Peel: Hold the ginger root in one hand and use the round edge of a teaspoon to scrape away the thin skin, getting in all the nooks and crannies. Alternatively, use a vegetable peeler.
Slice: Slice the ginger into rounds with a sharp chef's knife, making sure to slice against the grains of the fibers.
Julienne (Matchsticks): Stack two to three slices of ginger, placing them flat on the cutting board. Now cut into thin strips.
Chop: Take the julienne strips of ginger, and line them up parallel to each other. Now cut them crosswise into small pieces.
Mince: To take it a step further, mince the chopped ginger into small, irregular pieces by going over the ginger multiple times with your knife. It helps to hold one hand on the top of the chef's knife and move in a semi-circular motion.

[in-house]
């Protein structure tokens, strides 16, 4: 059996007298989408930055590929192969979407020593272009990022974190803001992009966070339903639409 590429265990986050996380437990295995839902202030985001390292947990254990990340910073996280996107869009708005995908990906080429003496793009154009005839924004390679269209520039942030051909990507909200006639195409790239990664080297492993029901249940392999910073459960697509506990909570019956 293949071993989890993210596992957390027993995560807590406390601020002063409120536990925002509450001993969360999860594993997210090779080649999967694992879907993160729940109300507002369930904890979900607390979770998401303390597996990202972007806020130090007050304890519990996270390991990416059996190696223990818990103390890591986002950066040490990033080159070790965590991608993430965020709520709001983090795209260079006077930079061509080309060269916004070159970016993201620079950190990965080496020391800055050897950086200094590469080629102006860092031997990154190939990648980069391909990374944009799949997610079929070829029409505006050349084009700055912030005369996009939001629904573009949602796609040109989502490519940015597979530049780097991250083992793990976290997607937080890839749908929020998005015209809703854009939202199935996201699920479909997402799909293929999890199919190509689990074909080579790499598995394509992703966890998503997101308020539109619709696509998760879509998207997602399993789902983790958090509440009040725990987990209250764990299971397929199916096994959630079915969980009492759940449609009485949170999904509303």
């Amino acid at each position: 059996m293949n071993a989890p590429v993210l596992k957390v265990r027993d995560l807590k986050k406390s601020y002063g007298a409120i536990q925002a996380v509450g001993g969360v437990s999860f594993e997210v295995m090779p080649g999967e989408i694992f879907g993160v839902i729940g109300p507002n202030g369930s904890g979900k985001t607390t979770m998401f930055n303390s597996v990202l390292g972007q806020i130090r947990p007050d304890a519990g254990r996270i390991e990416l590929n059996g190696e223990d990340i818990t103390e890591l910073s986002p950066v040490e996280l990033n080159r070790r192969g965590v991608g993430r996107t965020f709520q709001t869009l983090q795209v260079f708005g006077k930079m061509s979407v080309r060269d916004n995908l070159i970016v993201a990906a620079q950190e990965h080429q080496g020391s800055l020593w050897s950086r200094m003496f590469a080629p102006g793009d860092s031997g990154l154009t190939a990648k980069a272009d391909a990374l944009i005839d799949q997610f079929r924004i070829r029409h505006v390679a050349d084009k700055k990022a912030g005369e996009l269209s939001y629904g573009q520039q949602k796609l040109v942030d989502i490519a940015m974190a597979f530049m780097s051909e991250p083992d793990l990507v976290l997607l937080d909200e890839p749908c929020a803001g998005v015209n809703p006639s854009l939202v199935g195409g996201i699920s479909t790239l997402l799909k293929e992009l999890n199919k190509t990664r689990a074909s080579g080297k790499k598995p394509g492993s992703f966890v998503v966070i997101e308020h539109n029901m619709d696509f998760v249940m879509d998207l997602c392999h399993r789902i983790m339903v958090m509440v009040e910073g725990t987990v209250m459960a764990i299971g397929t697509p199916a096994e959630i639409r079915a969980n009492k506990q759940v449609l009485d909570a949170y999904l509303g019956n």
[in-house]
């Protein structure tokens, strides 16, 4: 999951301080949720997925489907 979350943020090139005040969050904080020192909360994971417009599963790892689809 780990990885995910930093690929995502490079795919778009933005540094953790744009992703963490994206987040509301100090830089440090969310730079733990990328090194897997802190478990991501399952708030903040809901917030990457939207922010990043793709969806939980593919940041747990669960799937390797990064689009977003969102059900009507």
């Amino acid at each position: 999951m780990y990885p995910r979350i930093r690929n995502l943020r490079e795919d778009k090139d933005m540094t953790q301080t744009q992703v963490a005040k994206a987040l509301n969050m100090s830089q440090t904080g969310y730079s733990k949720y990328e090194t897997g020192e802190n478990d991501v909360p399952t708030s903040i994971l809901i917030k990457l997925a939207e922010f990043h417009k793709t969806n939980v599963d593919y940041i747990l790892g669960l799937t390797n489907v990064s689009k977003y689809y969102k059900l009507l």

Grate: Rather than use a knife, use a Microplane to grate the ginger into thin, moist pieces. Hold the ginger root in one hand and the grater in the other. Use gentle pressure to go back and forth against the plane of the grater.
To make ginger paste: Peel and cut into cubes. Place in a blender or food processor and process until your desired consistency is reached (coarse to super-fine). Just make sure to use a large quantity of fresh ginger to ensure some of the water releases - this facilitates easier blending.Note: The nutrition facts below are my estimates based on 1 tablespoon ginger (1 cup = 16 tablespoons). If you are following any diet plan, I recommend cross-checking with your preferred nutrition calculator.